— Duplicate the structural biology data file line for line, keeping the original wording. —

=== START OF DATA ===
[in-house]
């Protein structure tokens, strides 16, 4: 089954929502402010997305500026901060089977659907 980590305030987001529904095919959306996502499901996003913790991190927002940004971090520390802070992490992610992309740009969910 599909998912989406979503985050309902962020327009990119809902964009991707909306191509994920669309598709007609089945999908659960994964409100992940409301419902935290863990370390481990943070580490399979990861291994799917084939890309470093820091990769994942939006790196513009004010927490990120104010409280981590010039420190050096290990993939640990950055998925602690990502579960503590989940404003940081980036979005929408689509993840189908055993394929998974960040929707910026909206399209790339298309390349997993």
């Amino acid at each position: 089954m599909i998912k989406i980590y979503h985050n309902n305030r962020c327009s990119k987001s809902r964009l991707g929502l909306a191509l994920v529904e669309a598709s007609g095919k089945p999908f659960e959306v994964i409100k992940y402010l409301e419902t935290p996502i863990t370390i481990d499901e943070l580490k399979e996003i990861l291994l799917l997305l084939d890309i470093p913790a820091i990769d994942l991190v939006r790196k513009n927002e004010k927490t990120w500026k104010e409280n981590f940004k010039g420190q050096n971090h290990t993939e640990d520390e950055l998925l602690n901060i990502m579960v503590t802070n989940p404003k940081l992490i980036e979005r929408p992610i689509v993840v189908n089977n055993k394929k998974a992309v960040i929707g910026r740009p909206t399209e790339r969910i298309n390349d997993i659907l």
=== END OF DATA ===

[in-house]
């Protein structure tokens, strides 16, 4: 089954929502402010997305500026901060089977659907 980590305030987001529904095919959306996502499901996003913790991190927002940004971090520390802070992490992610992309740009969910 599909998912989406979503985050309902962020327009990119809902964009991707909306191509994920669309598709007609089945999908659960994964409100992940409301419902935290863990370390481990943070580490399979990861291994799917084939890309470093820091990769994942939006790196513009004010927490990120104010409280981590010039420190050096290990993939640990950055998925602690990502579960503590989940404003940081980036979005929408689509993840189908055993394929998974960040929707910026909206399209790339298309390349997993």
């Amino acid at each position: 089954m599909i998912k989406i980590y979503h985050n309902n305030r962020c327009s990119k987001s809902r964009l991707g929502l909306a191509l994920v529904e669309a598709s007609g095919k089945p999908f659960e959306v994964i409100k992940y402010l409301e419902t935290p996502i863990t370390i481990d499901e943070l580490k399979e996003i990861l291994l799917l997305l084939d890309i470093p913790a820091i990769d994942l991190v939006r790196k513009n927002e004010k927490t990120w500026k104010e409280n981590f940004k010039g420190q050096n971090h290990t993939e640990d520390e950055l998925l602690n901060i990502m579960v503590t802070n989940p404003k940081l992490i980036e979005r929408p992610i689509v993840v189908n089977n055993k394929k998974a992309v960040i929707g910026r740009p909206t399209e790339r969910i298309n390349d997993i659907l």